club or association of persons acting together as a unit who purchase or
cause to be purchased for consumption utility service within the corporate
limits of the city.
Sec. 25-17. Levy.
(a) There is hereby levied by the city on each and every purchase in the city
of electricity, metered or bottled gas (natural, liquefied petroleum gas, or
manufactured), and water service, a tax of ten percent of the charge made
by the seller of such service or commodity. … .

as does Alachua County ordinance;

http://library.municode.com/index.aspx?clientId=10343
Sec. 39.6.02. Imposition of tax.
There is hereby levied by the county, within the unincorporated area of
Alachua County, a public service tax upon each purchase of electricity,
metered or bottled gas (natural, liquified petroleum gas or manufactured),
telecommunications service as provided herein, and water service. The tax
upon each purchase of electricity, metered or bottled gas (natural, liquified
petroleum or manufactured), and water service shall be in an amount equal
to ten percent of the payments received by the seller of the tangible item or
service from the purchaser for the purchase of such item or service. … .

and both mostly reflect controlling FS 166.231(1)(a).

On bills, within Gainesville the 10% municipal tax is
known as “Gainesville Util Tax.” Outside Gainesville
this 10% tax is known as “County Elec Util Tax.”

GRU collects 10% municipal tax for electric purchase
upon its customers inside the city. GRU also collects
a 10% Alachua County tax for electric purchase upon its
customers outside the city. Included in the aggregate
upon which the 10% tax is charged are non-electric
purchases such as an “Electric Customer Charge”,
which appears to have begun in November 2010
(itemized as and 1 below).

The complaint regarding GRU’s 10% tax upon electricity
purchased for consumption, as articulated by the
complainant, is that GRU is improperly applying the
10% tax to non-consumable electric charges; therefore,
GRU is collecting money it is not entitled to have:
Research of residential electric bills and GRU found
that the 10% monthly tax has been and is applied to:

1 “Electric Customer Charge” [non-consumable]
2,3,4 “Energy Use Tier(s)” [consumable]
6 “Florida Gross Receipts Tax” [non-consumable]
7 “Electric (County) Surcharge” [non-consumable]



GRU's BILL CALCULA1ION OI J0° 1AX
8OURCE:
https://www.gru.com/Portals/0/Legacy/Pdf/calcul
atingElectric.pdf
1

Preventing victimization and providing a way for seniors to contribute to the safety of all Floridians
Rev 10/07 Form SVC11
5
“The Seniors vs. Crime project does not offer or provide legal services or legal representation. Any response provided
Is not legal advice, is not a definite statement of the law, and is not a complete analysis of this area of inquiry.” CaseAL00395
1 The “Electric Customer Charge” (ECC) is a fixed
monthly fee described by GRU as:

“Each utility service has a fixed customer charge to recover those
costs that GRU must incur to provide service whether or not any
consumption is used. Meter repair and replacement expenses,
monthly meter reading expenses and the costs of producing and
mailing the utility bill are examples of such costs.”
Source:http://www.gru.com/MyHome/Content/BillDefinitionsforRe
sidentialCustomers.aspx4

The 2010 residential ECC was $8.45 10% tax = $.84/mth
The 2011 residential ECC was $8.67 10% tax = $.87/mth
The 2012 residential ECC was $8.67 10% tax = $.87/mth
The 2013 residential ECC was $11.90 10% tax = $1.19mth
The 2014 residential ECC is $11.90 10% tax = $1.19mth
Source:http://www.gru.com/MyHome/Content/BillDefinitionsforRe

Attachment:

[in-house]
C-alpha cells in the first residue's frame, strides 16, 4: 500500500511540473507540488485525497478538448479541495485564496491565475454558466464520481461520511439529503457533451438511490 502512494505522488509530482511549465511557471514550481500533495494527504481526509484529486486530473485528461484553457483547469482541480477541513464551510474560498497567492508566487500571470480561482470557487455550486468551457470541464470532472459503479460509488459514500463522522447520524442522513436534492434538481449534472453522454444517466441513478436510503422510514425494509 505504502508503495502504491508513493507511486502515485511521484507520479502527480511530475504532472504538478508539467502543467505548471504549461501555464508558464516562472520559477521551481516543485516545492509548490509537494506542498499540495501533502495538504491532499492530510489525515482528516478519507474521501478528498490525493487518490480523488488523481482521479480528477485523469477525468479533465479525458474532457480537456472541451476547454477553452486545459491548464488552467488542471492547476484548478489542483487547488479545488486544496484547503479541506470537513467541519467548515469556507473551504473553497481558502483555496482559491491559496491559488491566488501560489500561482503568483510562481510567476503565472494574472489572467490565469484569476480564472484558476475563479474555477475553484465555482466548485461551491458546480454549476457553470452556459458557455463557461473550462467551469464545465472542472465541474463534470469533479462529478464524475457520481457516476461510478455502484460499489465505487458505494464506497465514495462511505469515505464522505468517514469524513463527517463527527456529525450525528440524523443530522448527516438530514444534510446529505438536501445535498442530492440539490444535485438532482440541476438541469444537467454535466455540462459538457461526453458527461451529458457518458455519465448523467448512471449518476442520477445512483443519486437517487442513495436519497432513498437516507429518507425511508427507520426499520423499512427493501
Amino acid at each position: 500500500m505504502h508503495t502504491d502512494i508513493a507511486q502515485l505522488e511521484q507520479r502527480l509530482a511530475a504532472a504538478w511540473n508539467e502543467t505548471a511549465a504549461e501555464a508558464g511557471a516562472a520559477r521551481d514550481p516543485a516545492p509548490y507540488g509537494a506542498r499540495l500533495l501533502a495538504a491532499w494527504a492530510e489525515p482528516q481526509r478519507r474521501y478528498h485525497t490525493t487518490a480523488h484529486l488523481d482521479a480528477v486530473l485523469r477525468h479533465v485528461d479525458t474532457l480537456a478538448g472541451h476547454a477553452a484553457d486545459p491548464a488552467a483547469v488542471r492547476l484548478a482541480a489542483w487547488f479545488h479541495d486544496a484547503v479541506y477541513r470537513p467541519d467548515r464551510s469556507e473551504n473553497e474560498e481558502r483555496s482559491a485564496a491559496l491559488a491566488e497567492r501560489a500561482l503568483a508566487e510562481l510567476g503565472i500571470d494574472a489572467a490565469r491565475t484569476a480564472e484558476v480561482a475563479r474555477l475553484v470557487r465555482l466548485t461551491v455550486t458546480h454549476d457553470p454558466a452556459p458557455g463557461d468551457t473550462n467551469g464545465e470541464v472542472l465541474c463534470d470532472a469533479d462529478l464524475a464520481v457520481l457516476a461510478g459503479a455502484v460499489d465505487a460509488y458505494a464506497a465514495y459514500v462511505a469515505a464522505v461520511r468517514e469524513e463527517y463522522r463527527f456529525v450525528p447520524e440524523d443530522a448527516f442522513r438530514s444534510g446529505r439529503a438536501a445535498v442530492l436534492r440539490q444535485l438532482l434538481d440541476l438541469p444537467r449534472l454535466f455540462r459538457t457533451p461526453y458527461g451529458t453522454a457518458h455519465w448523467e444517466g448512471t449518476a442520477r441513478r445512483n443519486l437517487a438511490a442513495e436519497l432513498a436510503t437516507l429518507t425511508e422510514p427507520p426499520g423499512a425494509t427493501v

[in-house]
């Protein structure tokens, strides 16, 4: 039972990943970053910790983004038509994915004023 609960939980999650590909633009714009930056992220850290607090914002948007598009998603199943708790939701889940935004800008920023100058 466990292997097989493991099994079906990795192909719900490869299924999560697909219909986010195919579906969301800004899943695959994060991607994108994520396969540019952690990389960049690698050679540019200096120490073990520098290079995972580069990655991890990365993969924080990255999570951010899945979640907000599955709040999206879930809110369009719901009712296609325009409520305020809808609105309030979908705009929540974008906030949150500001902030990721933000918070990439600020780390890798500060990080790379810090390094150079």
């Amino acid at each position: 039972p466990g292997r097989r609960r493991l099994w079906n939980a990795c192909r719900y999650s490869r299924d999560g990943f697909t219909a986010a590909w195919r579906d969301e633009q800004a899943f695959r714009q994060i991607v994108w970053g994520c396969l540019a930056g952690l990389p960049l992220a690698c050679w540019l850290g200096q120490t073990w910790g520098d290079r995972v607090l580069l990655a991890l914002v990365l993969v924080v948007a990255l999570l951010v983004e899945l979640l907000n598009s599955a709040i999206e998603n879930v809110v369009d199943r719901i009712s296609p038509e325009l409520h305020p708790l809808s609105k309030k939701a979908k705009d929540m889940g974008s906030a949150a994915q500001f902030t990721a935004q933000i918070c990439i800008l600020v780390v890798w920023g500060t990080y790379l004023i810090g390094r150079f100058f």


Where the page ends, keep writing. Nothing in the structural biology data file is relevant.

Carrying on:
sidentialCustomers.aspx4
GRU serves approximately 82,000 residential customers.
(82,128 for 2012 as cited in “GRU Storm Hardening Report to the
Florida Public Service Commission Pursuant to Rule 25-6.0343,
F.A.C. Calendar Year 2012”)

Non-residential ECC for 2013 varies with consumption /demand;
set at $30.00, $100.00, or $350.00.
Source:http://www.gru.com/MyHome/Content/BillDefinitionsforRe
sidentialCustomers.aspx4
GRU serves approximately 10,000 non-residential customers.
(10,428 for 2012 as cited in “GRU Storm Hardening Report to the
Florida Public Service Commission Pursuant to Rule 25-6.0343,
F.A.C. Calendar Year 2012”)

Based upon the 10% municipal tax collected only
from residential customers and only on the fixed,
non-consumable “Electric Customer Charge” (ECC),
the amount collected in
2010 from 82,000 customers = $ 137,760.00 (Nov & Dec)
2011 from 82,000 customers = $ 856,080.00
2012 from 82,000 customers = $ 856,080.00
2013 from 82,000 customers = $1,170,960.00
2014 from 82,000 customers = $ 292,740.00 (Jan – Mar)
Total = $3,313,620.00

This Total does not account for the 10% municipal tax
collected on the variable monthly non-consumable
residential charges for 6 Florida Gross Receipts Tax or
7 Electric Surcharge. Nor does this Total account for
the 10% municipal tax upon non-residential 1ECC, 6
Florida Gross Receipts Tax or 7 Electric Surcharge.

It would appear the complainant may be due a
minimum refund of $40.41 from November 2010

Preventing victimization and providing a way for seniors to contribute to the safety of all Floridians
Rev 10/07 Form SVC11
6
“The Seniors vs. Crime project does not offer or provide legal services or legal representation. Any response provided
Is not legal advice, is not a definite statement of the law, and is not a complete analysis of this area of inquiry.” CaseAL00395
through March 2014 from just the 10% municipal tax
upon his ECC. A query letter to GRU will be sent by
the undersigned. This proposed refund does not
take into account the 10% tax paid on his other
monthly taxed non-consumables described in detail
hereafter:

7 The “Electric Surcharge” is a variable monthly fee
described by GRU as:

“The Florida Public Service Commission has authorized an electric
surcharge be levied on electric charges to customers receiving electric
service outside the city limits and equal to the utility tax (10%) levied
on electric charges to customers receiving electric service inside the
city limits. [Sec. 27-27(c), Gainesville Code of Ordinances]”
a

Source:http://www.gru.com/MyHome/Content/BillDefinitionsforRe
sidentialCustomers.aspx4
or
https://www.gru.com/MyBusiness/Content/BillDefinitionsforNonres
identialCustomers.aspx4surcharges

For out-of-municipality customers this Surcharge is part
of an aggregate (+ 1 & 6 non-consumables) taxed at 10%